At 20, I attended my first music festival with two friends. Before the sun set on our first night I was a drunken, slurring, glittered mess. As we stumbled to the festival from the campsite, a young guy jumped at us.
‘Can I borrow your phone torch, man?’
‘For what?’ I slurred, still maintaining standards.
‘To find my stash.’
‘Of course,’ I said, handing my phone to the stranger.
He ducked into the tent, rummaging around his underwear.
A young woman emerged from the darkness, wearing very little besides face jewels. In a matter of seconds I had her face in my arms.
‘So my uncle died last week. Then my granddad. Then my dad,’ she sobbed.
‘Oh, honey,’ I said, pulling the stranger into a warm hug, my friends standing to the side watching with confusion and impatience.
Before long a head popped out of the tent.
‘Mike!’ The girl screamed.
‘Hey,’ he said, bug-eyed.
‘Mike, you have to give my friend some,’ Amanda said, wrapped in my arms.
In a matter of seconds, a key was dipped into a pouch then presented to my nostril. I inhaled the scarily large amount of powder before thinking.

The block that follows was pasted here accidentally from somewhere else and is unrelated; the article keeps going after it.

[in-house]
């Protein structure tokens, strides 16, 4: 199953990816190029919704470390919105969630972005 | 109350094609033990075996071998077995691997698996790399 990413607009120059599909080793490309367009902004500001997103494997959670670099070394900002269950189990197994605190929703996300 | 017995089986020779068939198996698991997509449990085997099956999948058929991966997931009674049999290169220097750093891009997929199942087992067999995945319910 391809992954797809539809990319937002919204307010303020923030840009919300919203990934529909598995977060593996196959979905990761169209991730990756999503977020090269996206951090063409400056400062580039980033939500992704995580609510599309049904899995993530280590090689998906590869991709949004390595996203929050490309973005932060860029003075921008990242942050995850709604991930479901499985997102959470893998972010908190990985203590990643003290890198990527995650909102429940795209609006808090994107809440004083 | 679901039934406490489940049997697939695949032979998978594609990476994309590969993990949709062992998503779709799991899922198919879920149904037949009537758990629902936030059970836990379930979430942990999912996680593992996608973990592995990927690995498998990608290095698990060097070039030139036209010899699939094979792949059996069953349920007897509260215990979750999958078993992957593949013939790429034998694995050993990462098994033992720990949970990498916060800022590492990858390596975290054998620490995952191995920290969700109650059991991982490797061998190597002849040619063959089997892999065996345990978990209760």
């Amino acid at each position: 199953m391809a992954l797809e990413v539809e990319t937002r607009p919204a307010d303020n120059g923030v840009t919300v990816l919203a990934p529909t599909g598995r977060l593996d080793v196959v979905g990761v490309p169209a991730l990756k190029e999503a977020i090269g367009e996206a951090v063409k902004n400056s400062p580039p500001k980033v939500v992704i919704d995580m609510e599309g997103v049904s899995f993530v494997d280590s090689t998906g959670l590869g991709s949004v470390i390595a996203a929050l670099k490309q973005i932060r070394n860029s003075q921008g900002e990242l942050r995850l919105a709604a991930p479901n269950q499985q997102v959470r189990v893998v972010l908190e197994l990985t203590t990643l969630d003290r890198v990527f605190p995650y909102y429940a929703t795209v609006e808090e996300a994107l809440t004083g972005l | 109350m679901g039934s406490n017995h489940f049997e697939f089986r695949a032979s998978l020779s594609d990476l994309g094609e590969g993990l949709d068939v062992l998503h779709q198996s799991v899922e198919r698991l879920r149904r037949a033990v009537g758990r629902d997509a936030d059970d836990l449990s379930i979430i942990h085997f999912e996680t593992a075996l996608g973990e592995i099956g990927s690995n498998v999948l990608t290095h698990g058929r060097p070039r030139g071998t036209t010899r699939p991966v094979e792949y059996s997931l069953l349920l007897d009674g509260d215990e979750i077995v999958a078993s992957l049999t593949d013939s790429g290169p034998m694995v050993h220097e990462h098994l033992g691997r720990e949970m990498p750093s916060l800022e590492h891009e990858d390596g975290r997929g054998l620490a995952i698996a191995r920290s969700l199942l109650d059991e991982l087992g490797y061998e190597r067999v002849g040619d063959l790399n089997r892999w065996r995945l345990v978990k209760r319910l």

‘Oh, thanks,’ I said. ‘I’ve never done coke before.’
‘It’s not coke, have fun,’ Mike said, leaving me at the entryway of a door I didn’t want to open. My head began to thump to the beat of the distant festival.
‘What did you do?’ my two friends asked.
‘Just snorted something. Let’s go.’
As my friends danced to music, I swayed and sweated. Suddenly, I felt a need to find three specific people I knew at the festival because the grass told me they were in danger.
“Ok, bye,” I said to my two friends, sprinting off into the festival.
I headed straight to the mosh pit, elbowing my way through the jumping crowd. I stopped, turned, and sprinted into the other direction, crashing into a woman. She was startled, then looked at me.
“Oh my god!” three voices screamed.
I found them in the middle of the giant crowd. It was this point that I realised I was psychic and the gods had me sent on a path. I hyena-screamed in their arms, thankful I found them.
I danced with them, until the swaying trees told me I had to find the two friends I’d left. “Okay, bye,” I said, sprinting towards the campsite and directly into a security guard. He asked me what I was running for. “Schnitzel,” I told him.
He lead me to a nearby food truck and sat with me while I ate. I hugged him goodbye and ran into the dark.
By the time I found our tents I knew (because a cloud told me) my friends were in danger. I lay, staring at the stars cursing past me. I later learned that as I lay between our tents, my two friends were following strangers to a van. Turns out the cloud was correct.